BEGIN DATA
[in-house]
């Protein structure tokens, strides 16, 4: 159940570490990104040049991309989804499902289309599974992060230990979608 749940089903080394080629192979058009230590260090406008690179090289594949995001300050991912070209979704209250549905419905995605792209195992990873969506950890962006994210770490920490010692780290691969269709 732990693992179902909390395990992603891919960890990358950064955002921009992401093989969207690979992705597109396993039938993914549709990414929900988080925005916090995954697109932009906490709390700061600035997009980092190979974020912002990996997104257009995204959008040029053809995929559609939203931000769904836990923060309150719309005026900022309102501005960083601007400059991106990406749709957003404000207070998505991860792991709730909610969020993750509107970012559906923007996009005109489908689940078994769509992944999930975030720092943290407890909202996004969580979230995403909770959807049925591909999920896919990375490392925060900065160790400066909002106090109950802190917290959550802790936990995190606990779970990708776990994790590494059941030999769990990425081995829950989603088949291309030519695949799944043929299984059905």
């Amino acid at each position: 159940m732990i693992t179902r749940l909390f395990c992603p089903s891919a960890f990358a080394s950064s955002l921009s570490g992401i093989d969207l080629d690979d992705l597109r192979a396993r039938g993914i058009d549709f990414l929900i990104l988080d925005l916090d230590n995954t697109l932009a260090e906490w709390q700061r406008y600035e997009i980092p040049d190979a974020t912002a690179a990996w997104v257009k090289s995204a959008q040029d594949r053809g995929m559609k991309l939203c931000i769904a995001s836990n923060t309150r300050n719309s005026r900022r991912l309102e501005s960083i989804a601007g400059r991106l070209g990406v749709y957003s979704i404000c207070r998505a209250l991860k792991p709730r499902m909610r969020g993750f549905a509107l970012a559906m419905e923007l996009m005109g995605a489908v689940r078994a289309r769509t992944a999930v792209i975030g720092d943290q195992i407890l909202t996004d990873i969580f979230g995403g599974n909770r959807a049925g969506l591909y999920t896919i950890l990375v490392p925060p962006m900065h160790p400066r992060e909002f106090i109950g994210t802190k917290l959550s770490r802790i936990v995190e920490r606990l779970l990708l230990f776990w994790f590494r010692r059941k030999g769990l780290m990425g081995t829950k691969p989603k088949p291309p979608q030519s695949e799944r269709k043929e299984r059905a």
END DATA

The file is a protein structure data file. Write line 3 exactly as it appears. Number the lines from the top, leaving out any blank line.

């Amino acid at each position: 159940m732990i693992t179902r749940l909390f395990c992603p089903s891919a960890f990358a080394s950064s955002l921009s570490g992401i093989d969207l080629d690979d992705l597109r192979a396993r039938g993914i058009d549709f990414l929900i990104l988080d925005l916090d230590n995954t697109l932009a260090e906490w709390q700061r406008y600035e997009i980092p040049d190979a974020t912002a690179a990996w997104v257009k090289s995204a959008q040029d594949r053809g995929m559609k991309l939203c931000i769904a995001s836990n923060t309150r300050n719309s005026r900022r991912l309102e501005s960083i989804a601007g400059r991106l070209g990406v749709y957003s979704i404000c207070r998505a209250l991860k792991p709730r499902m909610r969020g993750f549905a509107l970012a559906m419905e923007l996009m005109g995605a489908v689940r078994a289309r769509t992944a999930v792209i975030g720092d943290q195992i407890l909202t996004d990873i969580f979230g995403g599974n909770r959807a049925g969506l591909y999920t896919i950890l990375v490392p925060p962006m900065h160790p400066r992060e909002f106090i109950g994210t802190k917290l959550s770490r802790i936990v995190e920490r606990l779970l990708l230990f776990w994790f590494r010692r059941k030999g769990l780290m990425g081995t829950k691969p989603k088949p291309p979608q030519s695949e799944r269709k043929e299984r059905a």